So God abandoned them to do whatever shameful things their hearts desired. As a result, they did vile and degrading things with each other’s bodies. They traded the truth about God for a lie. So they worshiped and served the things God created instead of the Creator himself, who is worthy of eternal praise! Amen. (NLT)
We sometimes hear that God has unlimited power. We need to question that. Does God have the power to abolish himself? Can he make two plus two equal five? Can he refuse to forgive a penitent human being? Perhaps it is more truthful to say God has great power but that he will not exercise that power in a way that contradicts his character. Once we start contemplating the possibility that God can cease to be God we are on fragile ground.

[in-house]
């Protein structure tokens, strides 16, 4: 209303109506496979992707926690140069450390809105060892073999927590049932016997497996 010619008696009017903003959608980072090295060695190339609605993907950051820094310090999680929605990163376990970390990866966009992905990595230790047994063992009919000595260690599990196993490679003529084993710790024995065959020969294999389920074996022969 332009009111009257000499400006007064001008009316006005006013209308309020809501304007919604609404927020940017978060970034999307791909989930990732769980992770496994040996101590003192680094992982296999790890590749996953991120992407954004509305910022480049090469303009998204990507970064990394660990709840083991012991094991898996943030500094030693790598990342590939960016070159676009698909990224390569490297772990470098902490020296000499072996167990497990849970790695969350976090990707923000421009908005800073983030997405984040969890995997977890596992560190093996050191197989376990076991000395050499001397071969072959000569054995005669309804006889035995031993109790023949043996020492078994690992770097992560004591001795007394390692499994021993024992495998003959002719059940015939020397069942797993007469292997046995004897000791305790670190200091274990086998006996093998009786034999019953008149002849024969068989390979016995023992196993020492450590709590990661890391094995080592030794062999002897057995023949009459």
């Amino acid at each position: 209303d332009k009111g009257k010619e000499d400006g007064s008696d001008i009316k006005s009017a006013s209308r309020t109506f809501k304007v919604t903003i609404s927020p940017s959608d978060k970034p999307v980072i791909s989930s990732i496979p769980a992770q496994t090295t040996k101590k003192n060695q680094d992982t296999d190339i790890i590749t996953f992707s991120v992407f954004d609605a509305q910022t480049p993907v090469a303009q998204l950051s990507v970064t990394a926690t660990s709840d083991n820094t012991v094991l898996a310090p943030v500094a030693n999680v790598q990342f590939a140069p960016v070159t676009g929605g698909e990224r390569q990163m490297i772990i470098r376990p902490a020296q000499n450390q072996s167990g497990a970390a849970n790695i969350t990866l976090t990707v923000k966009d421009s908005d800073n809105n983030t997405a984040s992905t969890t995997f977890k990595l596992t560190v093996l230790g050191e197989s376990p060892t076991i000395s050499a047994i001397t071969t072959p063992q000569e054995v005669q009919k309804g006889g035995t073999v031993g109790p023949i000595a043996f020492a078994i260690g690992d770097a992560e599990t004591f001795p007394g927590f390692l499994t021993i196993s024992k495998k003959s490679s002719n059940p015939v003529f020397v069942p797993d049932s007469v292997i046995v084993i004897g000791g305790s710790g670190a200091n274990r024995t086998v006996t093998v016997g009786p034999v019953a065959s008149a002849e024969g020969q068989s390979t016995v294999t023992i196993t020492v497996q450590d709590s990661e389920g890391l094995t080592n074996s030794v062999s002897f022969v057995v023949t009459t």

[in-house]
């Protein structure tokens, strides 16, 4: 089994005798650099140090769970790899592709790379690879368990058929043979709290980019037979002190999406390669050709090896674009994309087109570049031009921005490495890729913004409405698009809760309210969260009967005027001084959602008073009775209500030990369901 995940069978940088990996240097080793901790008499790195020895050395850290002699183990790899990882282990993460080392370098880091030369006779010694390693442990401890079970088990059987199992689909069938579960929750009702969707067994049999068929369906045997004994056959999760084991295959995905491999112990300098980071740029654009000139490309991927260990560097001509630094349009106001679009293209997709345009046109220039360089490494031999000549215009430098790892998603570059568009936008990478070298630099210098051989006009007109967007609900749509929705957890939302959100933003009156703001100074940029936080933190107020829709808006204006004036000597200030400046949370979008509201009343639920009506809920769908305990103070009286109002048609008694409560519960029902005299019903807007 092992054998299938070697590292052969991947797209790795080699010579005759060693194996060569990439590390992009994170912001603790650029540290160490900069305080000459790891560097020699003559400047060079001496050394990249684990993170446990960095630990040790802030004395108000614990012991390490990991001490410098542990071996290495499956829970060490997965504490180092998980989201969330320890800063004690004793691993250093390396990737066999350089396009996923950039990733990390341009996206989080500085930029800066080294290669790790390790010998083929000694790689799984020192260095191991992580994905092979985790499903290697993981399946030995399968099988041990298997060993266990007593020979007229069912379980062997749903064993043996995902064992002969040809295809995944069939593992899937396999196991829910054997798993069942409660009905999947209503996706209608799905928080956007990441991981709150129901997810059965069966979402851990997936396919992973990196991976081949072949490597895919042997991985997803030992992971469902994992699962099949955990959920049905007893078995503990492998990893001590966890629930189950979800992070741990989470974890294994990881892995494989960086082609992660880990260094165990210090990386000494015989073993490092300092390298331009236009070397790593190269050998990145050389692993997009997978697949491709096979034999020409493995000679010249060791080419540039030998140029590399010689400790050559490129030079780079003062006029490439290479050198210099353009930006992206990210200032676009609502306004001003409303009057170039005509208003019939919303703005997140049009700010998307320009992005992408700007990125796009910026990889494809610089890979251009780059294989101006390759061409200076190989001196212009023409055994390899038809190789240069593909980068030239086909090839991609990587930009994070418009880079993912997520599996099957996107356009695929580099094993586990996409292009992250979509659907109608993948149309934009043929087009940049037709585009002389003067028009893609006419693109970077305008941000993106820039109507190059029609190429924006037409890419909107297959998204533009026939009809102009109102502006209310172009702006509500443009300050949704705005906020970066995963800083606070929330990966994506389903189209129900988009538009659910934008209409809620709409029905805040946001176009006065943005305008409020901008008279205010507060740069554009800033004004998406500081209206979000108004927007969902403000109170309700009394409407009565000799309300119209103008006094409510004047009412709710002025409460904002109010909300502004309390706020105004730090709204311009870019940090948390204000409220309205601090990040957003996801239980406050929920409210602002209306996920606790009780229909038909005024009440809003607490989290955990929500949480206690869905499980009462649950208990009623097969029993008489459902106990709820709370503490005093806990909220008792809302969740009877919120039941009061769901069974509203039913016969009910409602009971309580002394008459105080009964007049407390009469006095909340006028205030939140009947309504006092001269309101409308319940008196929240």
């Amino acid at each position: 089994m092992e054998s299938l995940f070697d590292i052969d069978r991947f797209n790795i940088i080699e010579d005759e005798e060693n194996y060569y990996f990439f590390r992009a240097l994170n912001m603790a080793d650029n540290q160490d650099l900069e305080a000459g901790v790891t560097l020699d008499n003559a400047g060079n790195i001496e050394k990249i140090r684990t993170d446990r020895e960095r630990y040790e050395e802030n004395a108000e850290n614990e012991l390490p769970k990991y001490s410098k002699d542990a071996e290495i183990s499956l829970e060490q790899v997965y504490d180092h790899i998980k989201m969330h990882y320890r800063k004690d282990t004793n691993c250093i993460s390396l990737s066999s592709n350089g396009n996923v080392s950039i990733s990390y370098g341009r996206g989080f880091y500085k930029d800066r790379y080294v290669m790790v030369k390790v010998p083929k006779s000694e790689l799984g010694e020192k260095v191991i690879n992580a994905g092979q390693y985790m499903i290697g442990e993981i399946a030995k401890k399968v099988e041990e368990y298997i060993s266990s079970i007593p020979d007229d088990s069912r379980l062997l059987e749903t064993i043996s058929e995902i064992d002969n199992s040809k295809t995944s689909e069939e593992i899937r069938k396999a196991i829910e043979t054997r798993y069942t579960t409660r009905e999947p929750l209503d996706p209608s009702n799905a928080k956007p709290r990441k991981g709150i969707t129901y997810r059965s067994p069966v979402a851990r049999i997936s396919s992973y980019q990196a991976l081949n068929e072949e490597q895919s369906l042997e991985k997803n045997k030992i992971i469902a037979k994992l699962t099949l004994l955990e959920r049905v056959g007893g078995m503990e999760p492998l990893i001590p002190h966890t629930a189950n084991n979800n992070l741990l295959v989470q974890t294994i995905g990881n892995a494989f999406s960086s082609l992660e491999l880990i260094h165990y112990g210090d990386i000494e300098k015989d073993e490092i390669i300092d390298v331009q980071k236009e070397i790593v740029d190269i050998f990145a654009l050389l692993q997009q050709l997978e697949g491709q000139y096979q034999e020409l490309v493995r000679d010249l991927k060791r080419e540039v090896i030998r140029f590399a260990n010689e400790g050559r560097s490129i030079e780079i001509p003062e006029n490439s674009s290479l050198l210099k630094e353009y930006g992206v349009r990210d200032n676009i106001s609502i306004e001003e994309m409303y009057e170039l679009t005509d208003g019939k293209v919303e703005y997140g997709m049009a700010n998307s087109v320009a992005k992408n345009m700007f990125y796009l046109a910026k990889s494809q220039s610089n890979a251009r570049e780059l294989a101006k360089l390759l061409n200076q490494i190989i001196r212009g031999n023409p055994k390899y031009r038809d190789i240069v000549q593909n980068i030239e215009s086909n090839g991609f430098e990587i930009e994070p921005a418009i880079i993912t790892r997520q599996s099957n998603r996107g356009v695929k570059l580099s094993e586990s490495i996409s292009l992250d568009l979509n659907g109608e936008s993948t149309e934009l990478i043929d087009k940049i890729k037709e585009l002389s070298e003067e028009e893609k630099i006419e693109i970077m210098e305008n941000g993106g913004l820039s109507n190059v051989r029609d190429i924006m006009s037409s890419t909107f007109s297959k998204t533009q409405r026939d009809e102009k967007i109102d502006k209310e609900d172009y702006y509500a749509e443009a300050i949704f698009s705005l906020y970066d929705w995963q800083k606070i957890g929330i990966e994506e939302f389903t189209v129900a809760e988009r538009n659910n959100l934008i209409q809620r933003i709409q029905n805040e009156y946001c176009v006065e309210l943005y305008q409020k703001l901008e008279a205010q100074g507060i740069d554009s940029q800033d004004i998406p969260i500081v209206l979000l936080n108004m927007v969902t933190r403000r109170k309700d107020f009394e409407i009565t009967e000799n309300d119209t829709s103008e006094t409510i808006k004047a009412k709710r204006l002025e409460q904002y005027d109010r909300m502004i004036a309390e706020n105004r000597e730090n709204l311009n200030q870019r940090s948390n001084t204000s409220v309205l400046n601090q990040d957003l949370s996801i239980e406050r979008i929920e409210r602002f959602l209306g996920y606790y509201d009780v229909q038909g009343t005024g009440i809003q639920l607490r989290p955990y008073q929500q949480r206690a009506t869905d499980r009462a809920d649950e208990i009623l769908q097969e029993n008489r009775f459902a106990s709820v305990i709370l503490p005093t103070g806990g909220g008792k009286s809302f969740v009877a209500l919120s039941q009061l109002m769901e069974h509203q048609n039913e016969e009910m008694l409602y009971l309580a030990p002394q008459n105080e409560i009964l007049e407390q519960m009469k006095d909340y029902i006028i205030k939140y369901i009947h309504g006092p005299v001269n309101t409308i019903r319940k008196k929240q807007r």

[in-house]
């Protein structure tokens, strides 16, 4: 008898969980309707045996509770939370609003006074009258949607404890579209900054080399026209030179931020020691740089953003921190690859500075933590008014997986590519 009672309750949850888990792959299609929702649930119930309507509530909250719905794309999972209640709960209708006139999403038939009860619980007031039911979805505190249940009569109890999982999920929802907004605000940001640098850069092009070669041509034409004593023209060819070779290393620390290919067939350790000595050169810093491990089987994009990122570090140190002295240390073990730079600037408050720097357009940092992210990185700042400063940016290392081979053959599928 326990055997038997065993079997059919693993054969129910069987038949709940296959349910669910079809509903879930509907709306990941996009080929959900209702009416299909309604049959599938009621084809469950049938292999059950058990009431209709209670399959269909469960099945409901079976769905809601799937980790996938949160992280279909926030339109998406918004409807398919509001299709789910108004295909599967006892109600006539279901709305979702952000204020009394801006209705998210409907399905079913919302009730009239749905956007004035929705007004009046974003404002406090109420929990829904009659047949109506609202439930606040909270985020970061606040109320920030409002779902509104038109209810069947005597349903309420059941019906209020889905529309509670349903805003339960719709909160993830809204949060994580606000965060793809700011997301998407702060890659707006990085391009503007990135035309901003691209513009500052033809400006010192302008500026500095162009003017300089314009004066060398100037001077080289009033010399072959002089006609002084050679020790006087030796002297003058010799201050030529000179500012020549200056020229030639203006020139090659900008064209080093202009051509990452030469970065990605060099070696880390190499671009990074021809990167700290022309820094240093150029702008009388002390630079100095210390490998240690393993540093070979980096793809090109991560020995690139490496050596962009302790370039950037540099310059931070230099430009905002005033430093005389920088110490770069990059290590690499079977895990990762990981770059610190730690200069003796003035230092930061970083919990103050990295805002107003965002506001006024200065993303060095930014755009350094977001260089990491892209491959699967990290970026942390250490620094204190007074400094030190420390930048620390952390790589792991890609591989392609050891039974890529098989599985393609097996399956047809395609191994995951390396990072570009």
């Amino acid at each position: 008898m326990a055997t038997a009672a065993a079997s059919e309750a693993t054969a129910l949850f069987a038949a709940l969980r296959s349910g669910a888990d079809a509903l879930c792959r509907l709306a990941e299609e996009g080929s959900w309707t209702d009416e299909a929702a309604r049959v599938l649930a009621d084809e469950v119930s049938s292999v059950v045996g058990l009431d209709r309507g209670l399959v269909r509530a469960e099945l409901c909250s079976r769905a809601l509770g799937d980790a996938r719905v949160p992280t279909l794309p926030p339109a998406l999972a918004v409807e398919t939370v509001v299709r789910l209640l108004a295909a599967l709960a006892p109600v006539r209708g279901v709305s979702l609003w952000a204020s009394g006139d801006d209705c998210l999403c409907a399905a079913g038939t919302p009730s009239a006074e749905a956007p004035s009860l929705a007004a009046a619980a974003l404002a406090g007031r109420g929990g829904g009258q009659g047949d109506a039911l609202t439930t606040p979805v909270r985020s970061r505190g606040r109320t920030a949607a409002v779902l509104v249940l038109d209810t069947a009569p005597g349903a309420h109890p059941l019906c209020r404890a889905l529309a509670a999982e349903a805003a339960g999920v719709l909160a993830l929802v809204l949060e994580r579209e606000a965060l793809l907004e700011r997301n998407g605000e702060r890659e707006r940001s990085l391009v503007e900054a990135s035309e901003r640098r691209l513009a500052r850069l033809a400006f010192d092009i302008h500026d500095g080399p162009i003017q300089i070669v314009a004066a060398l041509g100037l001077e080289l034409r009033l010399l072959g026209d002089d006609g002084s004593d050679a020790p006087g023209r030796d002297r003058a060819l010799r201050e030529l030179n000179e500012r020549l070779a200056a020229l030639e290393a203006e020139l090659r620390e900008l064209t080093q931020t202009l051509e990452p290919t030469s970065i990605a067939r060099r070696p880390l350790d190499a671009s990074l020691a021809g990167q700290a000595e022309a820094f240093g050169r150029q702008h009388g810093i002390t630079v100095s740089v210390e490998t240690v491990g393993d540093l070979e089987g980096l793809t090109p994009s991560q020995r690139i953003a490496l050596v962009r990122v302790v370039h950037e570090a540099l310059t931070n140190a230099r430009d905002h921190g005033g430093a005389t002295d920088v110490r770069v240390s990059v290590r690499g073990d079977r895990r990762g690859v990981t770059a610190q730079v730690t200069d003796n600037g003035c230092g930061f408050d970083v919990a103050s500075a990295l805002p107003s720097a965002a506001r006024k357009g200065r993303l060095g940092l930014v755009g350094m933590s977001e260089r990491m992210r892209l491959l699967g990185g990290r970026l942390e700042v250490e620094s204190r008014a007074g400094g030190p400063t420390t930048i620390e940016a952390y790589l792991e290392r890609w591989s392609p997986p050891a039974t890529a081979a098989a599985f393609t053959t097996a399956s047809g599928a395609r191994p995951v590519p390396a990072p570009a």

God chooses to limit his great power so as to allow us to be free human beings. As our text reminds us, this may involve him letting us taste the bitter fruits of our own folly. He wants us to turn to him and away from such folly, but He won’t override our freedom. He wants us to be good but will not force us to be good.
Of course God could step in and clean up the human race in an instant. But he chooses not to as he wants us to be truly human and so retain the capacity to do evil as well as good. The alternative is some sort of enforced goodness lived out by puppets at the end of a God held string. It is not an alternative open to us.
In an odd sort of way, God shows his great power by refraining from exercising it at times. Love and grace and respect for his human creation mean that the exercise of mere brute power is not top of his agenda. There are some things, after all, that our God cannot and will not do.